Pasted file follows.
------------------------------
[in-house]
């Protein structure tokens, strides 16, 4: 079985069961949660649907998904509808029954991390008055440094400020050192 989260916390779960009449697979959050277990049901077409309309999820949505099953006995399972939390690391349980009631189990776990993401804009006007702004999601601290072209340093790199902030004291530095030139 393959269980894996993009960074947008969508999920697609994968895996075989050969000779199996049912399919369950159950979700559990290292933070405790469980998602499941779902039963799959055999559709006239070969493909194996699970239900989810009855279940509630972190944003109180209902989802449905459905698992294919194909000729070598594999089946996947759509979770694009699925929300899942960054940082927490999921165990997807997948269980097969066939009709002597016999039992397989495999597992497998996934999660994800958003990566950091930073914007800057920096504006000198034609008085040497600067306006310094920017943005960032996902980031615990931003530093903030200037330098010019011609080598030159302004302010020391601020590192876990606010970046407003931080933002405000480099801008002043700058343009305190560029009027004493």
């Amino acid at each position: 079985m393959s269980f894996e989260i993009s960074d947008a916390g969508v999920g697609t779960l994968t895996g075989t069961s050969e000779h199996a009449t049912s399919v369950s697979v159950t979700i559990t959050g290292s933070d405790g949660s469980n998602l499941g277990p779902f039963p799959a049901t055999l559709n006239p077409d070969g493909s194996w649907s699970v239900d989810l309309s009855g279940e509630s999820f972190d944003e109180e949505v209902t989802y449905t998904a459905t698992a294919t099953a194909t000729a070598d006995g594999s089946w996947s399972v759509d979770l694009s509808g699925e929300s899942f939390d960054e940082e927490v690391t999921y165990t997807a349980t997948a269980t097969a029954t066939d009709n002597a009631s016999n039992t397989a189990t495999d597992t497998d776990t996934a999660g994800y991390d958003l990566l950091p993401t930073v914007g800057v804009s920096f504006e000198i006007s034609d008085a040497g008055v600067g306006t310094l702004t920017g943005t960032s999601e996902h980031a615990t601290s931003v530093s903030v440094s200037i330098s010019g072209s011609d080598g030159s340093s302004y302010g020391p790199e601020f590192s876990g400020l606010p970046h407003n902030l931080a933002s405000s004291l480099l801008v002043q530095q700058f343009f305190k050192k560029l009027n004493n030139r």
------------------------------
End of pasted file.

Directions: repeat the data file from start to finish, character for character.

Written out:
[in-house]
């Protein structure tokens, strides 16, 4: 079985069961949660649907998904509808029954991390008055440094400020050192 989260916390779960009449697979959050277990049901077409309309999820949505099953006995399972939390690391349980009631189990776990993401804009006007702004999601601290072209340093790199902030004291530095030139 393959269980894996993009960074947008969508999920697609994968895996075989050969000779199996049912399919369950159950979700559990290292933070405790469980998602499941779902039963799959055999559709006239070969493909194996699970239900989810009855279940509630972190944003109180209902989802449905459905698992294919194909000729070598594999089946996947759509979770694009699925929300899942960054940082927490999921165990997807997948269980097969066939009709002597016999039992397989495999597992497998996934999660994800958003990566950091930073914007800057920096504006000198034609008085040497600067306006310094920017943005960032996902980031615990931003530093903030200037330098010019011609080598030159302004302010020391601020590192876990606010970046407003931080933002405000480099801008002043700058343009305190560029009027004493």
């Amino acid at each position: 079985m393959s269980f894996e989260i993009s960074d947008a916390g969508v999920g697609t779960l994968t895996g075989t069961s050969e000779h199996a009449t049912s399919v369950s697979v159950t979700i559990t959050g290292s933070d405790g949660s469980n998602l499941g277990p779902f039963p799959a049901t055999l559709n006239p077409d070969g493909s194996w649907s699970v239900d989810l309309s009855g279940e509630s999820f972190d944003e109180e949505v209902t989802y449905t998904a459905t698992a294919t099953a194909t000729a070598d006995g594999s089946w996947s399972v759509d979770l694009s509808g699925e929300s899942f939390d960054e940082e927490v690391t999921y165990t997807a349980t997948a269980t097969a029954t066939d009709n002597a009631s016999n039992t397989a189990t495999d597992t497998d776990t996934a999660g994800y991390d958003l990566l950091p993401t930073v914007g800057v804009s920096f504006e000198i006007s034609d008085a040497g008055v600067g306006t310094l702004t920017g943005t960032s999601e996902h980031a615990t601290s931003v530093s903030v440094s200037i330098s010019g072209s011609d080598g030159s340093s302004y302010g020391p790199e601020f590192s876990g400020l606010p970046h407003n902030l931080a933002s405000s004291l480099l801008v002043q530095q700058f343009f305190k050192k560029l009027n004493n030139r």